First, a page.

Category Archives: Government

Politics and policy in higher education.


Education Dept. Releases Final Report on Corinthian Loan Discharge

The fourth and final “Borrower Defense Progress Report” was released on Wednesday by the U.S. Department of Education. It cites 26,603 claims for debt relief, of which 87 percent were from former students at the now-defunct Corinthian Colleges Inc., according to the agency. As of June 24, the report says, the department had approved more than 11,000 claims for student-debt relief, for a total of more than $170 million.

This is the last of four reports produced by a special master, Joseph A. Smit…


Nearly 1 Million Community-College Students Lack Access to Federal Student Loans

Nine percent of community-college students, or nearly one million people, attend institutions that don’t participate in the federal student-loan program, according to a study released on Wednesday by the Institute for College Access and Success.

According to the group’s latest report, some community colleges say they opt out of federal student loans to keep students from borrowing too much money. As a result, the report says, students feel pushed to take out more-expensive private loans or to re…


Kentucky Governor Reveals Nominees for New U. of Louisville Board

Gov. Matt Bevin of Kentucky has announced his 10 nominees to a reconstituted Board of Trustees for the University of Louisville, The Courier-Journal reported on Wednesday.

The new board members were named two weeks after Mr. Bevin, a Republican, disbanded the university’s entire board and Louisville’s president announced plans to step down.

Mr. Bevin’s list includes one famous name, John H. Schnatter, better known as Papa John, the founder and chief executive of the Papa John’s Pizza chain. The …


Hillary Clinton Proposes Student-Loan Deferments for Entrepreneurs

Hillary Clinton, the presumptive Democratic presidential nominee, on Tuesday proposed allowing entrepreneurs to defer making federal student-loan payments as a way to encourage them to create more jobs, the Associated Press reported.

Mrs. Clinton told an audience at a rally in Colorado that, under her proposal, entrepreneurs and their early employees would be able to defer payments on their loans for up to three years.

Also under the plan, graduates whose businesses provide social benefits could…


67 Colleges Will Take Part in Education Dept.’s Pell-for-Prisoners Program

Sixty-seven institutions of higher education will participate in the U.S. Education Department’s pilot program to make Pell Grants available to prison inmates, the department announced on Friday.

The department announced the program in July of last year. Its rollout comes more than 20 years after Congress prohibited inmates from receiving Pell Grants.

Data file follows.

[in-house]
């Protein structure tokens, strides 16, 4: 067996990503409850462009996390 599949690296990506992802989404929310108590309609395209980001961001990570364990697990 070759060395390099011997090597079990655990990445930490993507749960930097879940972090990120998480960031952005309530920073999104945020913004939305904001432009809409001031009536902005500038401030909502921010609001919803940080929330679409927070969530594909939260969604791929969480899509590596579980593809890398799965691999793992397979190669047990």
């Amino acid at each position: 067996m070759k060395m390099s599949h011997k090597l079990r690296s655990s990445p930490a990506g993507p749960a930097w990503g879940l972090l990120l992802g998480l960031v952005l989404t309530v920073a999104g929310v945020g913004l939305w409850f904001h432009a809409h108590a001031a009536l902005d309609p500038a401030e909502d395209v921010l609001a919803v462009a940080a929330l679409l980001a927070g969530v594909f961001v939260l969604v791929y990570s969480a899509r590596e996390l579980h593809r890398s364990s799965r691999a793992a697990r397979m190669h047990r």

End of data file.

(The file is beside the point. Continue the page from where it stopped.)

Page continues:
“The evidence is clear,” said the U.S. education secretary, John B. King Jr., in a news release. “Promoting the education and job training for inc…


Grambling State President Resigns After Less Than a Year in Office

The president of Grambling State University, Willie D. Larkin, resigned on Thursday barely a year after he assumed the leadership of the historically black university in Louisiana, The Advocate reported.

Mr. Larkin, who is the university’s ninth president, announced his plan to step down at the University of Louisiana’s Board of Supervisors meeting in Ruston, La., after he and other presidents in the system received their annual personal evaluations.

The system’s spokeswoman, Cami Geisman, decl…


Controversial ‘Sports University’ Draws Scrutiny From 2 North Carolina Agencies

Two higher-education agencies in North Carolina are looking into the company calling itself Forest Trail Sports University and could nix its plans to team up with Waldorf University, a for-profit institution based in Iowa that operates mostly online.

Forest Trail had announced plans to lease unused facilities at Barber-Scotia College, an unaccredited institution in North Carolina that’s struggling to stay open. Under the plans, student-athletes would be invited to the campus to play sports year-…


Kentucky Attorney General Sues Governor Over U. of Louisville Shake-Up

The attorney general of Kentucky is suing Gov. Matt Bevin over his administrative shake-up at the University of Louisville, WFPL reported on Wednesday.

Attorney General Andy Beshear, a Democrat, said he would also seek a restraining order to block the Republican governor’s abolition of the university’s Board of Trustees and reconstitution of its membership.

Last week Governor Bevin cleaned house when he announced he was reorganizing the university’s board and Louisville’s president, James R. Ram…


U. of Louisville Faculty Group Aims to Thwart Governor’s Shake-Up

Faculty members at the University of Louisville have asked its Board of Trustees to block their removal and other governance changes ordered last week by Gov. Matt Bevin of Kentucky, The Courier-Journal reported on Tuesday.

Governor Bevin, a Republican, announced on Friday that he was dismissing all the board members and that the university’s president, James R. Ramsey, would step down. The governor also said he would convene a new board with 13 members, 10 of whom would be appointed by Mr. Bevi…


U. of Wyoming’s President Declares Financial Crisis

The University of Wyoming’s president has declared a financial crisis and plans to reduce or cut academic programs and review the institution’s structure, according to a letter on Thursday from the president, Laurie Nichols, to the campus.

According to Wyoming’s financial-exigency policy, if the university is in a dire financial situation, it should follow guidelines to navigate the financial constraints fairly.

Ms. Nichols stressed in her letter the difference between financial exigency and the…